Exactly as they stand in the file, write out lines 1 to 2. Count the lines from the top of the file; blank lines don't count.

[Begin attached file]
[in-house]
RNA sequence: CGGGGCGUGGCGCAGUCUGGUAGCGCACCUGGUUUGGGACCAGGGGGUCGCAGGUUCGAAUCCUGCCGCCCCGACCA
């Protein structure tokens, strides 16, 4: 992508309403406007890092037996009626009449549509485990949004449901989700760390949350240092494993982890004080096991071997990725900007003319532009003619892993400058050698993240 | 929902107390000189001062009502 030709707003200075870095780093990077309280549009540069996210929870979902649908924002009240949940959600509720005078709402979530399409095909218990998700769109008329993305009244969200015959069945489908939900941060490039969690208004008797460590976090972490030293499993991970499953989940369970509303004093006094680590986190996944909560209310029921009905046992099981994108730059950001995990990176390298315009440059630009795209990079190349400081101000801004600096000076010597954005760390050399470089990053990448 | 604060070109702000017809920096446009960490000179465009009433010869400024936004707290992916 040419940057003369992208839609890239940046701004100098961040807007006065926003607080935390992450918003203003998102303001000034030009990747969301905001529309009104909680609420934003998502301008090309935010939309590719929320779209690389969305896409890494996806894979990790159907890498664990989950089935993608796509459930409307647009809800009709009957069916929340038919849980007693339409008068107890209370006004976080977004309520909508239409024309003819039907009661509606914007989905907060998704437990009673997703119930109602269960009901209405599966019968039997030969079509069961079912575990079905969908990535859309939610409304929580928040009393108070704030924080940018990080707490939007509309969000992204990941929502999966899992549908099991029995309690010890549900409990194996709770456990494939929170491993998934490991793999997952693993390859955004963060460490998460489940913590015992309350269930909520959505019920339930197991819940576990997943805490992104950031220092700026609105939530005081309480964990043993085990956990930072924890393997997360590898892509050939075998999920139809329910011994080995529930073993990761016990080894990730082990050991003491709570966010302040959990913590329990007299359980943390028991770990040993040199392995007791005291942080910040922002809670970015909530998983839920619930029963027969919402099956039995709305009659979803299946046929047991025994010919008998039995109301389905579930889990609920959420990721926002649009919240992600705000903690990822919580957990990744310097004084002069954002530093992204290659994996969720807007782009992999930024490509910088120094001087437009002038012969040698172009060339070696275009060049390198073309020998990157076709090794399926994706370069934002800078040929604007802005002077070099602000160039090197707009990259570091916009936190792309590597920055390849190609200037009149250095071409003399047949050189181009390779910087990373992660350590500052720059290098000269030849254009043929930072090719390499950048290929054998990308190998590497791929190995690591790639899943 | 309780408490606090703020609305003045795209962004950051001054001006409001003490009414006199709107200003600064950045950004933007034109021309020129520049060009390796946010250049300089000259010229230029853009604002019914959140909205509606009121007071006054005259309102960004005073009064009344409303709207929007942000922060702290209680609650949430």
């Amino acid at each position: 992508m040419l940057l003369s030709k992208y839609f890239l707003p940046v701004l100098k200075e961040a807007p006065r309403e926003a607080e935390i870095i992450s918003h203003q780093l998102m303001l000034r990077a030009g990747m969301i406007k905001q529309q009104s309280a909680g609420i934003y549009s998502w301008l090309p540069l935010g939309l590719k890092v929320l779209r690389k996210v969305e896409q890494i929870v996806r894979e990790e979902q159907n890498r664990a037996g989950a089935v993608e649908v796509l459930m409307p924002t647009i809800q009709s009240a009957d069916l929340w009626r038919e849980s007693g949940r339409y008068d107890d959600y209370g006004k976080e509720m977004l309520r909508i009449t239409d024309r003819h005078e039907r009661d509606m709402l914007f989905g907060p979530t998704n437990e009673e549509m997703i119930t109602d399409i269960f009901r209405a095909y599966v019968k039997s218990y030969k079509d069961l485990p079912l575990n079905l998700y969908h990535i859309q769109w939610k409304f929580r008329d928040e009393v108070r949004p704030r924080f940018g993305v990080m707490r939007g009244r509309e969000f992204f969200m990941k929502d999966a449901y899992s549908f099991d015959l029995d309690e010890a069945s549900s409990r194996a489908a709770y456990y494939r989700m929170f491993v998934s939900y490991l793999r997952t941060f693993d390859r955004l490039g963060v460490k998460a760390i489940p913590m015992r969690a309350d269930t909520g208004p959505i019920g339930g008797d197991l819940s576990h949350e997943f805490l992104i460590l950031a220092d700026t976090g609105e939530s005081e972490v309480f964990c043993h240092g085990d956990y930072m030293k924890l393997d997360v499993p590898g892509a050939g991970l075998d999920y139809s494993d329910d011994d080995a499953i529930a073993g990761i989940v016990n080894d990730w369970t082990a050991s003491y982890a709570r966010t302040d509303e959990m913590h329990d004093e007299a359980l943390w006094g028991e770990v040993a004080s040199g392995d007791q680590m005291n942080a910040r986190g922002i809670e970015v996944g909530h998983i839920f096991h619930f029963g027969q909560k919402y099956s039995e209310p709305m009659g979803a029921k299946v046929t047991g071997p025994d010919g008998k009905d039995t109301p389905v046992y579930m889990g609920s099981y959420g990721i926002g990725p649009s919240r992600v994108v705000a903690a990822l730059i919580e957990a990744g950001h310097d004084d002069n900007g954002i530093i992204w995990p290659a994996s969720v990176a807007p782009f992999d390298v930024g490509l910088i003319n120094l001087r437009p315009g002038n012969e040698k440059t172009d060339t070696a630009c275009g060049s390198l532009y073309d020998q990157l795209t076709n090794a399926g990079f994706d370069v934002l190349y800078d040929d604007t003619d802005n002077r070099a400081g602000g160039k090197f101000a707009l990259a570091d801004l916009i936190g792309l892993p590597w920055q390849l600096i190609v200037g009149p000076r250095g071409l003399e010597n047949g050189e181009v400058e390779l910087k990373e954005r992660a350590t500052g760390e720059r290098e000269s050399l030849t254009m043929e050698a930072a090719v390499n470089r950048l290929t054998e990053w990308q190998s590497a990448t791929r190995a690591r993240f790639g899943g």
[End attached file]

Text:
[in-house]
RNA sequence: CGGGGCGUGGCGCAGUCUGGUAGCGCACCUGGUUUGGGACCAGGGGGUCGCAGGUUCGAAUCCUGCCGCCCCGACCA